earning a modest annualized return of 10 percent on this
investment over five years implies that the terminals will
capture at least $2.50 per barrel.
    But that $2.50 has to come after Plains pays all of its own
operating expenses and covers the very high cost of getting a
rail company to actually move the crude.
    For instance, BNSF railway quotes a price of approximately
$13 a barrel to move crude from the Bakken field in North Dakota
to St James, Louisiana, according to pricing on its website.
    Plains would likely get a somewhat better tariff but clearly
there needs to be a wide spread between inland North American
oil prices and world prices if train movements are to remain
economical.
    And that means Plains is viewing this investment as a
longer-term play. Indeed, it does not make sense except as a
play on the spread remaining wide over the next few years.
    
    ANYWHERE BUT LOUISIANA
    But changes in the oil market are afoot. Indeed, Plains is
likely positioning itself for the next phase of the
crude-by-rail phenomenon.
    In many ways the least valuable of the assets acquired by
Plains may well be the St James, Louisiana terminal, hitherto
the jewel in U.S. Development's rail crown.
    Why? St James was a superb location for a number of years as
it is the trading point for Light Louisiana Sweet crude, a grade
that traditionally traded higher than Brent due to the United
States' need to attract foreign imports of light sweet crude.
    With the shale revolution driving crude towards the U.S.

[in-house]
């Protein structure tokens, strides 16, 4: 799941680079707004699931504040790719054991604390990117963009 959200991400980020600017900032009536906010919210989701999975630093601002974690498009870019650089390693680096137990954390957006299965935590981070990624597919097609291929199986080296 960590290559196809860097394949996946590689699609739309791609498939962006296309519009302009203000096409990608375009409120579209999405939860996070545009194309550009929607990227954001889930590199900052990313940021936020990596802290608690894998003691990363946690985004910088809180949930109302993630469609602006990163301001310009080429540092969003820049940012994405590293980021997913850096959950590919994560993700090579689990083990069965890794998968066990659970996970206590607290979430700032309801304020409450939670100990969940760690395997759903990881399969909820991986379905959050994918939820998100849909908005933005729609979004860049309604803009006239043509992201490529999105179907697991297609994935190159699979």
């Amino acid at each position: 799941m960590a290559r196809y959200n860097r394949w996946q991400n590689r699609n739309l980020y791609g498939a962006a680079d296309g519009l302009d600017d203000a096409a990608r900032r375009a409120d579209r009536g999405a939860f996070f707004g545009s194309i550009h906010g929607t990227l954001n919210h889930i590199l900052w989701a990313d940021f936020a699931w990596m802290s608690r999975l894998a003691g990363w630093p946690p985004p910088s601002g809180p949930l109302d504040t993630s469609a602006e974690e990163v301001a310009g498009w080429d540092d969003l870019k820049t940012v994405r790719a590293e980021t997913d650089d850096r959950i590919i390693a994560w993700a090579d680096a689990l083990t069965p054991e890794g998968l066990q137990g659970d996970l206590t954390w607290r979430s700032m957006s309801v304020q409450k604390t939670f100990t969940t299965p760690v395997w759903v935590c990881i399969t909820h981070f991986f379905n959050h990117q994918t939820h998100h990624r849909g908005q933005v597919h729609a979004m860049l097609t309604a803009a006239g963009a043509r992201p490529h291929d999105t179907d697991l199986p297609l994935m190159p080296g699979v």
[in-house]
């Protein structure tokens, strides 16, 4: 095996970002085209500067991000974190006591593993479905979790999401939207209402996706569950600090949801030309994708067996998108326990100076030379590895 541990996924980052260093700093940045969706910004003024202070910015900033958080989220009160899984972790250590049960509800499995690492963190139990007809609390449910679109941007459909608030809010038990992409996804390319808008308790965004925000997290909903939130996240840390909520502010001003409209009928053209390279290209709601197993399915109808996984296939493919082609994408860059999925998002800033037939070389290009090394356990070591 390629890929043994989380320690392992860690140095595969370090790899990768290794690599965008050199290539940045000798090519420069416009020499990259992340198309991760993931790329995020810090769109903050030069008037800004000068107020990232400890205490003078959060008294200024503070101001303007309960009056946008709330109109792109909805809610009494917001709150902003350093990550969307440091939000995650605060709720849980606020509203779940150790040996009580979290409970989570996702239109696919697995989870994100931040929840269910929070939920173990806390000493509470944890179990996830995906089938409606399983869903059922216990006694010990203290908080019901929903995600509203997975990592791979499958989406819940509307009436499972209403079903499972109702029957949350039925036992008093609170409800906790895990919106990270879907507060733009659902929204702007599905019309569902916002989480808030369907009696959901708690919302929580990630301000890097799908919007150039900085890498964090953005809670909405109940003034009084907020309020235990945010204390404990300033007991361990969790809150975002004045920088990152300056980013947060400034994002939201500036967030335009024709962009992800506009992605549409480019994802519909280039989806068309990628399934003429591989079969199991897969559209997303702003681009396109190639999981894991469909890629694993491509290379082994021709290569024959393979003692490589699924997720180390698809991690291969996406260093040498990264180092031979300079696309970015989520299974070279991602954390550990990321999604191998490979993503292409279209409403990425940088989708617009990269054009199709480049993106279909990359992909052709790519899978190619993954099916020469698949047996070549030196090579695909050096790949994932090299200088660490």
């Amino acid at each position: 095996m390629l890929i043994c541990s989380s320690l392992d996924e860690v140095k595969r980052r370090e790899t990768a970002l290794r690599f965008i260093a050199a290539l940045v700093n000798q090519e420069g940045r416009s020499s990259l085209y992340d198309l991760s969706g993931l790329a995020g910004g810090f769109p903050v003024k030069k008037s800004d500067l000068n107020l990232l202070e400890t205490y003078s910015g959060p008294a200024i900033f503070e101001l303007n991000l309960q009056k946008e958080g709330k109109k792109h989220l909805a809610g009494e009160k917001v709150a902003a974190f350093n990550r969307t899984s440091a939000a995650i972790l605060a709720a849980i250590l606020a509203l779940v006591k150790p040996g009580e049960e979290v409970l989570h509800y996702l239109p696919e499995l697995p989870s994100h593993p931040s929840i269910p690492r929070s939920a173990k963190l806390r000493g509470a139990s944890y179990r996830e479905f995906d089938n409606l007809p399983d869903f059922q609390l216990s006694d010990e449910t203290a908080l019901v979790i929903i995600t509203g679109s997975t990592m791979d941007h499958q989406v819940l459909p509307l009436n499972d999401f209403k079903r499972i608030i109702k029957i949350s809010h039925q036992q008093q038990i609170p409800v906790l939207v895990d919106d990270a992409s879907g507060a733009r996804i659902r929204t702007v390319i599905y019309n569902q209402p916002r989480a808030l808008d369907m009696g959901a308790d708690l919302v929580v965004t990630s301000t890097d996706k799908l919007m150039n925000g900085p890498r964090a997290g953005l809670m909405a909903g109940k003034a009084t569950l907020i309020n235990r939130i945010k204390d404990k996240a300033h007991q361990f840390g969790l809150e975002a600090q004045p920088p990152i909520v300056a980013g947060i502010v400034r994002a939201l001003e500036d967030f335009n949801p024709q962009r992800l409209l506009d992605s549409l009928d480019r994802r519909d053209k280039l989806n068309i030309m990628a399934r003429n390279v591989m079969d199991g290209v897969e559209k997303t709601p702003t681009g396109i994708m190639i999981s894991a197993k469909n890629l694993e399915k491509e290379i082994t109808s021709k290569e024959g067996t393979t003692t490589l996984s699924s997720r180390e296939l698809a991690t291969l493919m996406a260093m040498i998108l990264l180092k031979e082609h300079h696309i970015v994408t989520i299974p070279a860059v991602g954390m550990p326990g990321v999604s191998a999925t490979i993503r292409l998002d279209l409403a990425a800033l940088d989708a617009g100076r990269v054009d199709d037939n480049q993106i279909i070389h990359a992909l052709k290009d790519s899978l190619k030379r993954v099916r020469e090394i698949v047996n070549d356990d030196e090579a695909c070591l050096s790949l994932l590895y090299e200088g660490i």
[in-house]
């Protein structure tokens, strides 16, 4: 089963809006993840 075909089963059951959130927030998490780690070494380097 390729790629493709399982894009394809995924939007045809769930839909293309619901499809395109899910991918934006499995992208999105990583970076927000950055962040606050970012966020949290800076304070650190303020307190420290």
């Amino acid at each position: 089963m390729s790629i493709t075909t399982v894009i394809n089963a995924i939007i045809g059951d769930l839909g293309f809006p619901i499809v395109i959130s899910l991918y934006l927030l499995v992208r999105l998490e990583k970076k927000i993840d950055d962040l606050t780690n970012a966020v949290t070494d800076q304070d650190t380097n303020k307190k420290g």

Gulf Coast, LLS has started to suffer. And next year may well
bring another step lower in value as new pipeline connections
between oversupplied inland markets as well as Houston send
cheap domestic barrels flooding into Louisiana.
    But that only means that the inland glut of light sweet
crude is spreading south, not that the price of inland grades,
represented by West Texas Intermediate crude, are poised to
reconnect with global trends.
    Instead the real opportunity in crude-by-rail lies in
getting oil to other North American coastal markets that
currently rely on crude priced against global benchmarks.
    Notably, Plains is already active in this market, building a
rail facility at Yorktown, Virginia where oil will be able to
move on barges or larger vessels to refineries elsewhere on the
East Coast in the United States or even Canada.
    Indeed, if the spread between LLS and globally-priced grades
got wide enough, Plains could even conceivably start moving oil
out of St James, Louisiana to more profitable markets.
    But the key point here is that for all of this to work
inland prices must remain significantly depressed for more than
a few more months. If inland prices rise enough to make moving
oil by train unprofitable train movements will cease. And with
the cost of rail movements running anywhere from $10 to $15 a
barrel, the gap required is anything but insignificant.
    That means anyone betting on a rapid narrowing of the
Brent-WTI futures spread next year thinks they know more about
the oil market than one of North America's top physical oil
marketers.
    Plains is clearly betting against a big narrowing of
Brent-WTI any time soon. It has just staked half a billion
dollars on a belief that inland and perhaps also Gulf Coast
crude prices, will remain sufficiently depressed to support very
high-cost movements to the East and West Coast for years to
come.